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Shakespeare's Settings

Shakespeare's plays are set in many exotic locations, from Verona and Milan to Athens and Rousillon.

The following is a list of the settings of Shakespeare's comedies and tragedies. Please see The Settings of Shakespeare's Plays by Date for a chronology of the content of the plays.
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Allís Well that Ends Well
Setting: Rousillon, Paris, Florence, and Marseilles

Antony and Cleopatra
Setting: Parts of the Roman Empire

As You Like It
Setting: Forest of Arden

The Comedy of Errors
Setting: Ephesus

Coriolanus
Setting: Rome, Corioli, and Antium

Cymbeline
Setting: Britain, Italy

Hamlet
Setting: Elsinore

Julius Caesar
Setting: Rome; afterwards, Sardis and near Philippi

King Lear
Setting: Britain

Loveís Labourís Lost
Setting: Navarre

Macbeth
Setting: Scotland and England

Measure for Measure
Setting: Vienna

The Merchant of Venice
Setting: Partly in Venice, and partly at Belmont, the seat of Portia on the Continent

The Merry Wives of Windsor
Setting: Windsor

A Midsummer Nightís Dream
Setting: Athens, and a wood nearby

Much Ado about Nothing
Setting: Messina

Othello
Setting: Venice (for first act) and a sea-port in Cyprus

Pericles, Prince of Tyre
Setting: various countries

Romeo and Juliet
Setting: Verona and Mantua

The Taming of the Shrew
Setting: Sometimes in Padua, and sometimes in Petruchio's home in the country

The Tempest
Setting: The Sea; afterwards an Island

Timon of Athens
Setting: Athens





Titus Andronicus
Setting: Rome

Troilus and Cressida
Setting: Troy

The Two Gentlemen of Verona
Setting: Verona, Milan, and the frontiers of Mantua

Twelfth Night
Setting: A city in Illyria, and the sea-coast nearby

The Winterís Tale
Setting: Sometimes in Sicilia, sometimes in Bohemia



How to cite this article:
Mabillard, Amanda. Shakespeare's Settings. Shakespeare Online. 20 Aug. 2000. < http://www.shakespeare-online.com/plays/playsettings.html >.
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 The Metre of Macbeth: Blank Verse and Rhymed Lines
 Contemporary References to King James I in Macbeth
 The Royal Patent that Changed Shakespeare's Life

 Hefner, Polanksi and Macbeth
 Aesthetic Examination Questions on Macbeth
 Quotes About Shakespeare

 Edward Alleyn (Actor)
 William Kempe (Actor)
 Shakespeare's Boss
 What is Tragic Irony?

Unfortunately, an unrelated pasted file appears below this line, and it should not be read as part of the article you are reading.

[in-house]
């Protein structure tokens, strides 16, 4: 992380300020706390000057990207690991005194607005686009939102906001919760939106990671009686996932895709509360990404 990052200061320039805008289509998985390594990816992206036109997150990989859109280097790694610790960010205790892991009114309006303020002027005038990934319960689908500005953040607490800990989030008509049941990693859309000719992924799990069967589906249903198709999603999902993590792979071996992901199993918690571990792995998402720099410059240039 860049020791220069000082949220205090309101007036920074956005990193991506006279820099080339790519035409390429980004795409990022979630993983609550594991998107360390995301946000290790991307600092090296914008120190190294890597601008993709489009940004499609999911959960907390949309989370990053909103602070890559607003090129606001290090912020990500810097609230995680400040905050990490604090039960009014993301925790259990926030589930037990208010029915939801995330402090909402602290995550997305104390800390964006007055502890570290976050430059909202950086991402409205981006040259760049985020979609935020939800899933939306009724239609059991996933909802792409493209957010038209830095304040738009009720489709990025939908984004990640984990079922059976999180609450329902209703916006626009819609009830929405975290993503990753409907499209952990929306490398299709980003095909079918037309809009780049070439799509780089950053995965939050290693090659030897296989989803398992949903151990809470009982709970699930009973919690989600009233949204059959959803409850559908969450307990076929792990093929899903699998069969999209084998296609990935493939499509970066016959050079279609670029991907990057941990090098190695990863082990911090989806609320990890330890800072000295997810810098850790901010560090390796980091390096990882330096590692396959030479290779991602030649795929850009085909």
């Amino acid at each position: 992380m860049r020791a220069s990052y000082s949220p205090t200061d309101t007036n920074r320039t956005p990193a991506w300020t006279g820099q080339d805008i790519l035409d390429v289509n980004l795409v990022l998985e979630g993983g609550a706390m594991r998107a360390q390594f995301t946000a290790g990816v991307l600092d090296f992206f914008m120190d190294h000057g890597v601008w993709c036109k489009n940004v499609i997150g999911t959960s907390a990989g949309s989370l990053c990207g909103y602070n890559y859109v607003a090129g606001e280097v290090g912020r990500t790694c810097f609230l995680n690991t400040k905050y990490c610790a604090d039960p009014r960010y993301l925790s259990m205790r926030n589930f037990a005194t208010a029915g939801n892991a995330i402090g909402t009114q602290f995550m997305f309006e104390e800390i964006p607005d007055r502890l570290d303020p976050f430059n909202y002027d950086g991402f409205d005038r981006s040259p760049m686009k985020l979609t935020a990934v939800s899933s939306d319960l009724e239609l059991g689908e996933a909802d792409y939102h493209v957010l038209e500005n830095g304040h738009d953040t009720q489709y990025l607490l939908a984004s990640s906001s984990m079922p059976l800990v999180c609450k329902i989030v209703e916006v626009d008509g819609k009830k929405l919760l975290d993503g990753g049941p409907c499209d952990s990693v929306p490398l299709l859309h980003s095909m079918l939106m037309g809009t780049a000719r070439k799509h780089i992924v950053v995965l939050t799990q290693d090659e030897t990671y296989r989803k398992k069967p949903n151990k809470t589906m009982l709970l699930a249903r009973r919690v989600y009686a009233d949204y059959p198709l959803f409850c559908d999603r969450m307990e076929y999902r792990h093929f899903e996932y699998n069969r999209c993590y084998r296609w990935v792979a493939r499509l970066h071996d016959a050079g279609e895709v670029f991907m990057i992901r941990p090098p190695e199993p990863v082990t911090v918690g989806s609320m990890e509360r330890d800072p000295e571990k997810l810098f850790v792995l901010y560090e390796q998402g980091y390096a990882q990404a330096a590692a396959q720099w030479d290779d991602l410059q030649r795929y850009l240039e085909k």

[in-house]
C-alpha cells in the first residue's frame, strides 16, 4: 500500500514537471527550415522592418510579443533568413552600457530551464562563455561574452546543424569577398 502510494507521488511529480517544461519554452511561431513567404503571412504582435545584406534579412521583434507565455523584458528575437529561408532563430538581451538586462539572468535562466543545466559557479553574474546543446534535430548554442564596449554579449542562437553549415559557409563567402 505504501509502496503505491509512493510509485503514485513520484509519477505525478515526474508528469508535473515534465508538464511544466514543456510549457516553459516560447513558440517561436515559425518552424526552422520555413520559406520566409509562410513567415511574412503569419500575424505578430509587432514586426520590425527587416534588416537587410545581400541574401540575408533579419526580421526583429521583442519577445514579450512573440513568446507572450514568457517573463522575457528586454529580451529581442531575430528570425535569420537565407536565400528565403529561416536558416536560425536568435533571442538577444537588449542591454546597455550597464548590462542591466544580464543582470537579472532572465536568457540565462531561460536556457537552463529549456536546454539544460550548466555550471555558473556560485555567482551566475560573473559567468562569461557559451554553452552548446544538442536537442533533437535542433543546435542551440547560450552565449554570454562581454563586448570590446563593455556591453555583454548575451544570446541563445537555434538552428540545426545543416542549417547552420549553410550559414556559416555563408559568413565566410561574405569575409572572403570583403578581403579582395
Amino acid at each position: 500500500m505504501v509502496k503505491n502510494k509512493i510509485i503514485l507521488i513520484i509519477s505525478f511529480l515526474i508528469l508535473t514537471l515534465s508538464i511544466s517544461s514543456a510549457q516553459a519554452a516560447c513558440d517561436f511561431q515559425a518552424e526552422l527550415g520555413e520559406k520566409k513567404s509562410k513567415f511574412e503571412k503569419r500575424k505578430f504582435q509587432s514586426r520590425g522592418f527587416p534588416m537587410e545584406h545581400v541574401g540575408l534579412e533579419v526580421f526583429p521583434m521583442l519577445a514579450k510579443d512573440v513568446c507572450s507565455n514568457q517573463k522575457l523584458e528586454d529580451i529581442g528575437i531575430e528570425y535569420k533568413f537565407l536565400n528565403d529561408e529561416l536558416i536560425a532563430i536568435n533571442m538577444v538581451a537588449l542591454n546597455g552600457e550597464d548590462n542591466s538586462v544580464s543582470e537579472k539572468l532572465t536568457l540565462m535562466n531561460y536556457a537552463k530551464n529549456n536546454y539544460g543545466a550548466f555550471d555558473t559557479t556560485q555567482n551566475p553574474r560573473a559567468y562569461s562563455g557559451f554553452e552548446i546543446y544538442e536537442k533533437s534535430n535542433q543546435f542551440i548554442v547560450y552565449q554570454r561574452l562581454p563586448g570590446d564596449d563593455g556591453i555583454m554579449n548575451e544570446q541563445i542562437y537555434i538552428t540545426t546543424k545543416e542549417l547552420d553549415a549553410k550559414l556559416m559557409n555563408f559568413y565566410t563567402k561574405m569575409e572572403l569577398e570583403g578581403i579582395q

Characteristics of Elizabethan Tragedy

More to Explore

 The Chronology of Shakespeare's Plays
 Establishing the Order of the Plays
 How Many Plays Did Shakespeare Write?
 Shakespeare Timeline

 Why Shakespeare is so Important
 Shakespeare in Old English?
 Shakespeare's Influence on Other Writers
 Daily Life in Shakespeare's London

 Life in Stratford (structures and guilds)
 Life in Stratford (trades, laws, furniture, hygiene)
 Four Periods of Shakespeare's Life
 Stratford School Days: What Did Shakespeare Read?

 Games in Shakespeare's England [A-L]
 Games in Shakespeare's England [M-Z]
 An Elizabethan Christmas
 Clothing in Elizabethan England

 Queen Elizabeth: Shakespeare's Patron
 King James I of England: Shakespeare's Patron
 The Earl of Southampton: Shakespeare's Patron
 Going to a Play in Elizabethan London

 Ben Jonson and the Decline of the Drama
 Publishing in Elizabethan England
 Shakespeare's Audience
 Religion in Shakespeare's England

 Alchemy and Astrology in Shakespeare's Day
 Entertainment in Elizabethan England
 London's First Public Playhouse
 Shakespeare Hits the Big Time





Bard Bites

Dramatist and Shakespearean scholar Nicholas Rowe was the first to write a critical (annotated) edition of Shakespeare's works.
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The average length of a play in Elizabethan England was 3000 lines. With 4,042 lines and 29,551 words, Hamlet is the longest Shakespearean play (based on the first edition of The Riverside Shakespeare (1974)). With 1,787 lines and 14,369 words, The Comedy of Errors is the shortest Shakespearean play (also based on the first edition of The Riverside Shakespeare).
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Shakespeare's late comedies are considered romances: The Winter's Tale, The Tempest, Cymbeline, and Pericles. The Two Noble Kinsman is also sometimes mentioned along side these other plays as a romantic comedy.
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Love's Labour's Lost has the highest percentage of rhyming lines of all of Shakespeare's plays. According to Shakespearean scholar Tucker Brooke, 62.2% of the lines in Love's Labour's Lost rhyme. The closest competitor is A Midsummer Night's Dream, with 43.4% rhyming lines.
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The historical time of King Lear is roughly 800 BC, making it the second-earliest setting of any of Shakespeare's plays. Click here to find out the first.